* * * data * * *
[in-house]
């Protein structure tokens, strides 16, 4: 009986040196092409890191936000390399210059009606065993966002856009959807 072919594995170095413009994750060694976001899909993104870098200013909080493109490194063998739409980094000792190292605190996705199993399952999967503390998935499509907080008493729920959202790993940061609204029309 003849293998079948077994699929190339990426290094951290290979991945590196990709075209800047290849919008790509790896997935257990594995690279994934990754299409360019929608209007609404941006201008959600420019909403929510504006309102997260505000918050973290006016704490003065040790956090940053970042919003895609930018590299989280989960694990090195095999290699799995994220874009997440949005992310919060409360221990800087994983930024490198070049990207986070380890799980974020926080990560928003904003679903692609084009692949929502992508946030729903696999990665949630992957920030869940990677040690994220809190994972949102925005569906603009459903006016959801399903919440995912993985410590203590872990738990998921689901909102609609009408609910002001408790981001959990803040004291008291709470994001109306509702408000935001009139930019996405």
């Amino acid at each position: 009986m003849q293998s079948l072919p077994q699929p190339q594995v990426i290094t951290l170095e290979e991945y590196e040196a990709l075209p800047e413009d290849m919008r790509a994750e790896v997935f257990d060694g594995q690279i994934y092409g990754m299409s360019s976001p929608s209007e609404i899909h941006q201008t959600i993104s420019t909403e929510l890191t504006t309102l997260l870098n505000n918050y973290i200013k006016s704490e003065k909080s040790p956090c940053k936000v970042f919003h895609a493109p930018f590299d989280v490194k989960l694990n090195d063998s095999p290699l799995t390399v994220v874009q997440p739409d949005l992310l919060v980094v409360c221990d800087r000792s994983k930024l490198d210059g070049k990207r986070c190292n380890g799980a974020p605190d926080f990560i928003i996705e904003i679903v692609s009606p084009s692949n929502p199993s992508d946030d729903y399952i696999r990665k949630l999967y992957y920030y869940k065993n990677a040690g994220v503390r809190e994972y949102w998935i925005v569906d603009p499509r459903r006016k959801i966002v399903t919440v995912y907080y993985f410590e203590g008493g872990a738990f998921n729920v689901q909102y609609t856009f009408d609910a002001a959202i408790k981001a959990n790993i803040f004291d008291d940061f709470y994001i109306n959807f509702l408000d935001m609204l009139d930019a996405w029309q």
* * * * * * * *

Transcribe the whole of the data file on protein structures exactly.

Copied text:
[in-house]
């Protein structure tokens, strides 16, 4: 009986040196092409890191936000390399210059009606065993966002856009959807 072919594995170095413009994750060694976001899909993104870098200013909080493109490194063998739409980094000792190292605190996705199993399952999967503390998935499509907080008493729920959202790993940061609204029309 003849293998079948077994699929190339990426290094951290290979991945590196990709075209800047290849919008790509790896997935257990594995690279994934990754299409360019929608209007609404941006201008959600420019909403929510504006309102997260505000918050973290006016704490003065040790956090940053970042919003895609930018590299989280989960694990090195095999290699799995994220874009997440949005992310919060409360221990800087994983930024490198070049990207986070380890799980974020926080990560928003904003679903692609084009692949929502992508946030729903696999990665949630992957920030869940990677040690994220809190994972949102925005569906603009459903006016959801399903919440995912993985410590203590872990738990998921689901909102609609009408609910002001408790981001959990803040004291008291709470994001109306509702408000935001009139930019996405």
């Amino acid at each position: 009986m003849q293998s079948l072919p077994q699929p190339q594995v990426i290094t951290l170095e290979e991945y590196e040196a990709l075209p800047e413009d290849m919008r790509a994750e790896v997935f257990d060694g594995q690279i994934y092409g990754m299409s360019s976001p929608s209007e609404i899909h941006q201008t959600i993104s420019t909403e929510l890191t504006t309102l997260l870098n505000n918050y973290i200013k006016s704490e003065k909080s040790p956090c940053k936000v970042f919003h895609a493109p930018f590299d989280v490194k989960l694990n090195d063998s095999p290699l799995t390399v994220v874009q997440p739409d949005l992310l919060v980094v409360c221990d800087r000792s994983k930024l490198d210059g070049k990207r986070c190292n380890g799980a974020p605190d926080f990560i928003i996705e904003i679903v692609s009606p084009s692949n929502p199993s992508d946030d729903y399952i696999r990665k949630l999967y992957y920030y869940k065993n990677a040690g994220v503390r809190e994972y949102w998935i925005v569906d603009p499509r459903r006016k959801i966002v399903t919440v995912y907080y993985f410590e203590g008493g872990a738990f998921n729920v689901q909102y609609t856009f009408d609910a002001a959202i408790k981001a959990n790993i803040f004291d008291d940061f709470y994001i109306n959807f509702l408000d935001m609204l009139d930019a996405w029309q």